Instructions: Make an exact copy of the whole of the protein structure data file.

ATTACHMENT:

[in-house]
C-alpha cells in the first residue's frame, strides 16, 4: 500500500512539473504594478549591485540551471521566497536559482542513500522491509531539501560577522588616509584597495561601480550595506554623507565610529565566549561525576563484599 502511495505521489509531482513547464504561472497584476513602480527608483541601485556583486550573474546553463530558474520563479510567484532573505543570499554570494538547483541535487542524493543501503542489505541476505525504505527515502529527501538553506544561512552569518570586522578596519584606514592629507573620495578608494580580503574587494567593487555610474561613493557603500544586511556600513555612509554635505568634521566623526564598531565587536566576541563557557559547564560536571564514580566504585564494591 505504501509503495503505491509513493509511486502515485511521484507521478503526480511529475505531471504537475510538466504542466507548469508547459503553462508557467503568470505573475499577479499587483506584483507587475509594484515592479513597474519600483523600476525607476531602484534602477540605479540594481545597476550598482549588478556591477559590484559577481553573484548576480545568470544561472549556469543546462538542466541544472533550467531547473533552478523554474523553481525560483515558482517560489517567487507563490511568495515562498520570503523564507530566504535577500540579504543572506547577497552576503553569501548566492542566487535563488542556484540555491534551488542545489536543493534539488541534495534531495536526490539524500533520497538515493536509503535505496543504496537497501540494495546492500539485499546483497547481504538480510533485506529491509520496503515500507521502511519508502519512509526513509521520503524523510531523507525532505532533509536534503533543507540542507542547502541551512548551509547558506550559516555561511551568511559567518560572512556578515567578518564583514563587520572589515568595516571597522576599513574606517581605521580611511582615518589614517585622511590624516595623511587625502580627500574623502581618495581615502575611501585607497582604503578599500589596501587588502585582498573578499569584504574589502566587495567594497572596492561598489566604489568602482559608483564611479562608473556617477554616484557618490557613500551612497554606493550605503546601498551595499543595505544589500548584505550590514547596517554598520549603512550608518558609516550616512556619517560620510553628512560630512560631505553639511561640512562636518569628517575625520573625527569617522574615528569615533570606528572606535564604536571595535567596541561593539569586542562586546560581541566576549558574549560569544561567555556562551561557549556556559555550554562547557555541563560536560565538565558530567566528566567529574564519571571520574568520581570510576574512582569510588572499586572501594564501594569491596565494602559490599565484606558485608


[in-house]
C-alpha cells in the first residue's frame, strides 16, 4: 500500500512539473504594478549591485540551471521566497536559482542513500522491509531539501560577522588616509584597495561601480550595506554623507565610529565566549561525576563484599 502511495505521489509531482513547464504561472497584476513602480527608483541601485556583486550573474546553463530558474520563479510567484532573505543570499554570494538547483541535487542524493543501503542489505541476505525504505527515502529527501538553506544561512552569518570586522578596519584606514592629507573620495578608494580580503574587494567593487555610474561613493557603500544586511556600513555612509554635505568634521566623526564598531565587536566576541563557557559547564560536571564514580566504585564494591 505504501509503495503505491509513493509511486502515485511521484507521478503526480511529475505531471504537475510538466504542466507548469508547459503553462508557467503568470505573475499577479499587483506584483507587475509594484515592479513597474519600483523600476525607476531602484534602477540605479540594481545597476550598482549588478556591477559590484559577481553573484548576480545568470544561472549556469543546462538542466541544472533550467531547473533552478523554474523553481525560483515558482517560489517567487507563490511568495515562498520570503523564507530566504535577500540579504543572506547577497552576503553569501548566492542566487535563488542556484540555491534551488542545489536543493534539488541534495534531495536526490539524500533520497538515493536509503535505496543504496537497501540494495546492500539485499546483497547481504538480510533485506529491509520496503515500507521502511519508502519512509526513509521520503524523510531523507525532505532533509536534503533543507540542507542547502541551512548551509547558506550559516555561511551568511559567518560572512556578515567578518564583514563587520572589515568595516571597522576599513574606517581605521580611511582615518589614517585622511590624516595623511587625502580627500574623502581618495581615502575611501585607497582604503578599500589596501587588502585582498573578499569584504574589502566587495567594497572596492561598489566604489568602482559608483564611479562608473556617477554616484557618490557613500551612497554606493550605503546601498551595499543595505544589500548584505550590514547596517554598520549603512550608518558609516550616512556619517560620510553628512560630512560631505553639511561640512562636518569628517575625520573625527569617522574615528569615533570606528572606535564604536571595535567596541561593539569586542562586546560581541566576549558574549560569544561567555556562551561557549556556559555550554562547557555541563560536560565538565558530567566528566567529574564519571571520574568520581570510576574512582569510588572499586572501594564501594569491596565494602559490599565484606558485608